Top 10 Reasons for Journal Keeping

I can’t find my journal. *Poof!* Just like that, I am unable to find part of my life. (And I was pretty pleased with some of the things that I had recorded, too!)

So in the interim, while I decide to keep looking, or to just forget it and find a new one, I’ve decided to compile a list of reasons why journals are so fantastic!

1. “Angels may quote from it”

In a talk by President Spencer W. Kimball, (Ensign, October 1975) he stated, Get a notebook, my young folks, a journal that will last through all time, and maybe the angels may quote from it for eternity.  That was an idea that really struck me when I was a young girl.  The entire talk is worth a read. Here is another thought from that talk that I love –

No one is commonplace, and I doubt if you can ever read a biography from which you cannot learn something from the difficulties overcome and the struggles made to succeed. These are the measuring rods for the progress of humanity.

As we read the stories of great men, we discover that they did not become famous overnight nor were they born professionals or skilled craftsmen. The story of how they became what they are may be helpful to us all.

Your own journal, like most others, will tell of problems as old as the world and how you dealt with them.

2. “O Remember, Remember”

In a talk by President Henry B. Eyring, General Conference, October 2007, he discussed the fact that one of the problems with mankind is that they continually forget the Lord and the wonderful things that He has done for them.  He stated that one way to remember is to write down the experiences that you have daily.  President Eyring talked about a time when he had a spiritual impression to write down an experience that he and his family had just had. He stated:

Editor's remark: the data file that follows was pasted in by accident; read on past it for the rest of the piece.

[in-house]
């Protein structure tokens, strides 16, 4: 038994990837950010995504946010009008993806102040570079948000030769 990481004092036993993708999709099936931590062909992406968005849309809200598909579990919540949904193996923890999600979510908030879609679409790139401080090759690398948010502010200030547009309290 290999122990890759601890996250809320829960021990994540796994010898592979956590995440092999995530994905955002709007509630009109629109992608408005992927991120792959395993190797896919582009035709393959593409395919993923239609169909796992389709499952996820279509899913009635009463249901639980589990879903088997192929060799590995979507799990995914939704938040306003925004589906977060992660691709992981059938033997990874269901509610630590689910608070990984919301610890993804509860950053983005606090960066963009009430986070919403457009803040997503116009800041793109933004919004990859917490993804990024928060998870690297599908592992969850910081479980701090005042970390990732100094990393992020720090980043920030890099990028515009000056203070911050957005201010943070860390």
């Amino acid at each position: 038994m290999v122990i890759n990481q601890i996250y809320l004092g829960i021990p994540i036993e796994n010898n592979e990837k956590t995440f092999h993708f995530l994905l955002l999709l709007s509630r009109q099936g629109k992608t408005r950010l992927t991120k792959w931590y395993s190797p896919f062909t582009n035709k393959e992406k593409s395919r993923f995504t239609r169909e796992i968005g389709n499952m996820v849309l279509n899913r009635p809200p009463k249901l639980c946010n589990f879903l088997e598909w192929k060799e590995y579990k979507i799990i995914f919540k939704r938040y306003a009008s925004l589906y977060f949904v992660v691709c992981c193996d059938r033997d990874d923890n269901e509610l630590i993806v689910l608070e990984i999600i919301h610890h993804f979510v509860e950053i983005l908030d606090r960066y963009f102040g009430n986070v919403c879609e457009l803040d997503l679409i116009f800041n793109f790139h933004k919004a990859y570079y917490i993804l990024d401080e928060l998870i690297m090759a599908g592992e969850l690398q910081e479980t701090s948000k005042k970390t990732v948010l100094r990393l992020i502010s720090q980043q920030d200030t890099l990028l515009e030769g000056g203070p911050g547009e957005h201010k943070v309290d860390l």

I went inside. I didn’t go to bed. Although I was tired, I took out some paper and began to write. And as I did, I understood the message I had heard in my mind. I was supposed to record for my children to read, someday in the future, how I had seen the hand of God blessing our family. Grandpa didn’t have to do what he was doing for us. He could have had someone else do it or not have done it at all. But he was serving us, his family, in the way covenant disciples of Jesus Christ always do. I knew that was true. And so I wrote it down, so that my children could have the memory someday when they would need it.

I wrote down a few lines every day for years. I never missed a day no matter how tired I was or how early I would have to start the next day. Before I would write, I would ponder this question: “Have I seen the hand of God reaching out to touch us or our children or our family today?” As I kept at it, something began to happen. As I would cast my mind over the day, I would see evidence of what God had done for one of us that I had not recognized in the busy moments of the day. As that happened, and it happened often, I realized that trying to remember had allowed God to show me what He had done. 

3. Shows where you’ve been

Going back to old journals gives you a memory of where you have been and helps others to relate.  One day, (not so very distant from today) my girls will go through junior high.  They will have heartbreaks and crushes and silliness.  When they open my journal, they will see that I did too, and though I thought that my heart would break from unrequited love from that skater guy – Brent, something-or-other, I survived, things got better.  And hey, at the end of it all, I really did have a vibrant testimony then. 🙂

4. Can give revelation for the future

Years ago, when I was doing poorly in college, I got a blessing.  It told me to start focusing on my calling in life which would be to be a teacher of the Youth of Zion and even of the World. Twice it referenced this in my journal.  Typically, I record impressions from blessings, and I like to go back later and review the blessings and see how they came to pass.  In this case however, I thought, “well my poor Dad, he probably just got the revelation wrong” because, you see, I was going to be an Elementary School teacher.  So I wrote, “You are called to be a teacher of the Children of the World” two times.